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singleton ... again


On 02/13/2014 03:50 AM, Ned Batchelder wrote:
> On 2/13/14 4:00 AM, Piet van Oostrum wrote:
>> Ben Finney <ben+python at benfinney.id.au> writes:
>>
>>> Gregory Ewing <greg.ewing at canterbury.ac.nz> writes:
>>>
>>>> Roy Smith wrote:
>>>>> It looks to me like he's trying to implement a classic Gang of Four
>>>>> singleton pattern.
>>>>
>>>> Which I've never really seen the point of in Python, or any other
>>>> language for that matter. Just create one instance of the class during
>>>> initialisation, put it in a global somewhere, and use it thereafter.
>>>
>>> Make that ?somewhere? a module namespace, and you effectively have a
>>> Singleton for all practical purposes. So yes, I see the point of it; but
>>> we already have it built in :-)
>>
>> There is a use case for a singleton class: when creating the singleton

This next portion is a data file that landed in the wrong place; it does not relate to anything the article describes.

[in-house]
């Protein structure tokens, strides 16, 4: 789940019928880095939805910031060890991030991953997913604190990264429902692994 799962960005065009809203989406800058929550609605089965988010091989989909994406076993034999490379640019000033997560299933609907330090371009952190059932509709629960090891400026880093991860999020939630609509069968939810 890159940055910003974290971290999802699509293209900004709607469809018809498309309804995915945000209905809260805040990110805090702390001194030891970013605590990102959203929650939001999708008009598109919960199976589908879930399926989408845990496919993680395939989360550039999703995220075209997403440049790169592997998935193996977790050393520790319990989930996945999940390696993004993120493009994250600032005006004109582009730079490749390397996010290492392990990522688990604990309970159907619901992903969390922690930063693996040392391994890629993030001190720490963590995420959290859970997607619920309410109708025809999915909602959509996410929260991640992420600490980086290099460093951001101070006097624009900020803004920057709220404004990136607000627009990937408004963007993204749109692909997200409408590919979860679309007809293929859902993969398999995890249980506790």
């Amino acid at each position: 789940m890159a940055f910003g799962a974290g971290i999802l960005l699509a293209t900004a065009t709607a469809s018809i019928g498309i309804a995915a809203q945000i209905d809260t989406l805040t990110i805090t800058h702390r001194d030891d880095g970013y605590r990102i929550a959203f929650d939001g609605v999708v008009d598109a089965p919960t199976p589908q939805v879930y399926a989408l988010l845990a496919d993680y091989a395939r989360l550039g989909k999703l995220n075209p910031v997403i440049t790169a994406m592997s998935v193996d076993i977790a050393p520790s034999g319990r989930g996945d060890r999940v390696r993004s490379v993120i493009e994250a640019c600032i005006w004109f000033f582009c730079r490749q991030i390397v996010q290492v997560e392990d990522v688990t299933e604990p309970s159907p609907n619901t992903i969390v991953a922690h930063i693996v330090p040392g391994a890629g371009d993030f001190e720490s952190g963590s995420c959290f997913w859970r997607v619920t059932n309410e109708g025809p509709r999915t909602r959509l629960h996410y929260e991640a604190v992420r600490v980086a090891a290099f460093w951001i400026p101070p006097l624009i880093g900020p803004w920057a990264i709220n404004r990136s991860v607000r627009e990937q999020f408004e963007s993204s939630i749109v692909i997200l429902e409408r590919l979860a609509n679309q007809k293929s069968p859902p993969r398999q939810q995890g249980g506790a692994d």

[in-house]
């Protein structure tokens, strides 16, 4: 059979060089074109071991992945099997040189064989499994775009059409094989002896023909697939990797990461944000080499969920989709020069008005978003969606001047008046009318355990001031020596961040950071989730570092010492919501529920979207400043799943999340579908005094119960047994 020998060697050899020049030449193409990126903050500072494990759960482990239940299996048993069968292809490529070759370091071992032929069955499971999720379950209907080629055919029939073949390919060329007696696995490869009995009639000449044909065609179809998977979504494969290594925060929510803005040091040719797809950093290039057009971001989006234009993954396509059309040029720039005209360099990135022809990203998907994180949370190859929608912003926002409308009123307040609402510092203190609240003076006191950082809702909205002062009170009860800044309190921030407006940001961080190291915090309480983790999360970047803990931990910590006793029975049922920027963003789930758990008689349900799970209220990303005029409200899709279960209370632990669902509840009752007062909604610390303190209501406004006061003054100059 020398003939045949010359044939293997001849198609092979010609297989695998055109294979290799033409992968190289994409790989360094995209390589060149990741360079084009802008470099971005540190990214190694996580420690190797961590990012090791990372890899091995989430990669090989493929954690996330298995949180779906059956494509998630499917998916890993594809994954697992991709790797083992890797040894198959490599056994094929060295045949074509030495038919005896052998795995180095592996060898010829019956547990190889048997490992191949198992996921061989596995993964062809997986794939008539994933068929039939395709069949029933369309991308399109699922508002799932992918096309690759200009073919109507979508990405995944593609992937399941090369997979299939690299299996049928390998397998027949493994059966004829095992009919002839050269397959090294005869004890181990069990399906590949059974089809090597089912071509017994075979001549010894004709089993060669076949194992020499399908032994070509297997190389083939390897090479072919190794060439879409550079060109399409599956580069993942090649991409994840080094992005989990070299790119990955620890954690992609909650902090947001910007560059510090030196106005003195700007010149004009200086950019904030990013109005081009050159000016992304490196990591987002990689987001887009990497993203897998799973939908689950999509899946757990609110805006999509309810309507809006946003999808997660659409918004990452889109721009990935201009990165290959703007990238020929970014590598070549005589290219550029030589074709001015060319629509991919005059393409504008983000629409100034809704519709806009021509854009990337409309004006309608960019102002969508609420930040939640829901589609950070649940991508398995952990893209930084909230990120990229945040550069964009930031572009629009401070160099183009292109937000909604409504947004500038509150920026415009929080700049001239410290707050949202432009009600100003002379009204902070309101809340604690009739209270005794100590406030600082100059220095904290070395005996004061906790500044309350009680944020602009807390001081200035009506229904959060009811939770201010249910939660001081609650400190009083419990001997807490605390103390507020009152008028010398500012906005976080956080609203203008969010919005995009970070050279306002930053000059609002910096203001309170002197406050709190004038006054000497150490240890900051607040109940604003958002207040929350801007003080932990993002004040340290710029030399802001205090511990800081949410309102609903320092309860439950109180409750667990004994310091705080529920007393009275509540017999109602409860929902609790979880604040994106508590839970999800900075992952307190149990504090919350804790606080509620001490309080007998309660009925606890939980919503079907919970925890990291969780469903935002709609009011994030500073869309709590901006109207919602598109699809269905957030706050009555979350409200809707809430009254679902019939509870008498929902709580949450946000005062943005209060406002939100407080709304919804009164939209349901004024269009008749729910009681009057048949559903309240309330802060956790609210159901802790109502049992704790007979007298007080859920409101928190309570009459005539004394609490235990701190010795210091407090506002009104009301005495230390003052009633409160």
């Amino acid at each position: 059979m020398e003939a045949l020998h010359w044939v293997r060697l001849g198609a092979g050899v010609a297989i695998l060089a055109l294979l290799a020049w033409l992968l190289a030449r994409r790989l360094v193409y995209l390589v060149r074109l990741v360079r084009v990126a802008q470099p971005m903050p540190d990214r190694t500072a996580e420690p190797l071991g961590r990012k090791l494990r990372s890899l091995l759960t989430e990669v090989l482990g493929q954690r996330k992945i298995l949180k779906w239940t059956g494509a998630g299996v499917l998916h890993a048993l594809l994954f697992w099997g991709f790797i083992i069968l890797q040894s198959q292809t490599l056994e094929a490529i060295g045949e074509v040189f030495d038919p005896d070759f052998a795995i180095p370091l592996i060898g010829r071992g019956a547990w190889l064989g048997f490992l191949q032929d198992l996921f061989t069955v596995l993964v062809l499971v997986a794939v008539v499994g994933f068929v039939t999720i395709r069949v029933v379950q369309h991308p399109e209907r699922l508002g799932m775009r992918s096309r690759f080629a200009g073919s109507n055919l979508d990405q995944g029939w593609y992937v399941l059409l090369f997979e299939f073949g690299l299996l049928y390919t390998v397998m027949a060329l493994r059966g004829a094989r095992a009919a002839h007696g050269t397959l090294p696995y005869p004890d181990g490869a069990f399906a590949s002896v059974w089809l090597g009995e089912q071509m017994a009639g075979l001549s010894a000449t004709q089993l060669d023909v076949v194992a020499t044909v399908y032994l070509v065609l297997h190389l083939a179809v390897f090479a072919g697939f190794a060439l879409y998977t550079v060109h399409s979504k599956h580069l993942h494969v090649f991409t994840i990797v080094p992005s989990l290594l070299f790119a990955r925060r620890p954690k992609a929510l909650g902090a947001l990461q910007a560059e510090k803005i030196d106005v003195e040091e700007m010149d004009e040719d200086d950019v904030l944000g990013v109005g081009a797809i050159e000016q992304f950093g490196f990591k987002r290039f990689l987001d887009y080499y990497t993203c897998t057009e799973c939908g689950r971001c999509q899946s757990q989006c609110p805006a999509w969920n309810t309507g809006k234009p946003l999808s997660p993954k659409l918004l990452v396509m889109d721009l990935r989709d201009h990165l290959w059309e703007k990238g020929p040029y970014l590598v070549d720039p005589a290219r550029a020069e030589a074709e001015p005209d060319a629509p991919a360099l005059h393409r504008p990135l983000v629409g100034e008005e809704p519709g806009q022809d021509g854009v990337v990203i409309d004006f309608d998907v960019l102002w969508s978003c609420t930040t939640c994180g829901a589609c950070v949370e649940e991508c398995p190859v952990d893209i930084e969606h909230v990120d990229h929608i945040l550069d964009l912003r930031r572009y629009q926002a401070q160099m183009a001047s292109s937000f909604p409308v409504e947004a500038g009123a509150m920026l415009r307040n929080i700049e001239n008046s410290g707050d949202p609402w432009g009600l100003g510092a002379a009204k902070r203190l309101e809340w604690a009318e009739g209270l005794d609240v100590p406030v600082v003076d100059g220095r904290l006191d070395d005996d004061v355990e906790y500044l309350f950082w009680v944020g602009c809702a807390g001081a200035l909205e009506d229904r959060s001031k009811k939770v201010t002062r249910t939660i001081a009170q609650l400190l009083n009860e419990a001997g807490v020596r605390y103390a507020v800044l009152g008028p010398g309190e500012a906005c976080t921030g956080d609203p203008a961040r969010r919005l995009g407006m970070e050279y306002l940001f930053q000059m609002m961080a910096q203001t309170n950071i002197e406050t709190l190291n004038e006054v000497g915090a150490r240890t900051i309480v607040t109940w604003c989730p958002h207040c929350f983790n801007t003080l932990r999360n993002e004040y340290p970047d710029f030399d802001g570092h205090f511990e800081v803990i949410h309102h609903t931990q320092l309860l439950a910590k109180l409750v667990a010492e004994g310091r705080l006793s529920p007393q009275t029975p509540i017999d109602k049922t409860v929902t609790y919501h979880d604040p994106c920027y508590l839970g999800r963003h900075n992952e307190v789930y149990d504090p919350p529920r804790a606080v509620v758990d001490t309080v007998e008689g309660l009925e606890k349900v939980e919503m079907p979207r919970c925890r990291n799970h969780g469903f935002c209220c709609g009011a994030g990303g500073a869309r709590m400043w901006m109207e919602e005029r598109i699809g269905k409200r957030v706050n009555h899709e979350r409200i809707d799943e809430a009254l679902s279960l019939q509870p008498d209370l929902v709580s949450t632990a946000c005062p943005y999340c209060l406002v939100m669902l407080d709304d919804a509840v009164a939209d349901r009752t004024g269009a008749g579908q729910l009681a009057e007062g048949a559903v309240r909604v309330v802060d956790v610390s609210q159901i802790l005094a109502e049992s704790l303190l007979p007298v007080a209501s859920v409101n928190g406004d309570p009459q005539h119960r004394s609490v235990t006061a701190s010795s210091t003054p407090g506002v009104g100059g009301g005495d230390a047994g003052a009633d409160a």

>> object takes considerable resources and you don't need it always in your
>> program.
>>
>
> I still don't see it.  To convince me that a singleton class makes sense, you'd have to explain why by virtue of the
> class's very nature, it never makes sense for there ever to be more than one of them.

Say you have a database with a column that can only have a handful of values (like an enumeration, for instance) and 
this database can have hundreds of thousands of rows.  When you're working with all those rows at once having just one 
object for the third enum value is a useful optimization.

Say you have a class that represents serial ports or your computer.  You should get the same object every time you ask 
for SerialPort(2).

--
~Ethan~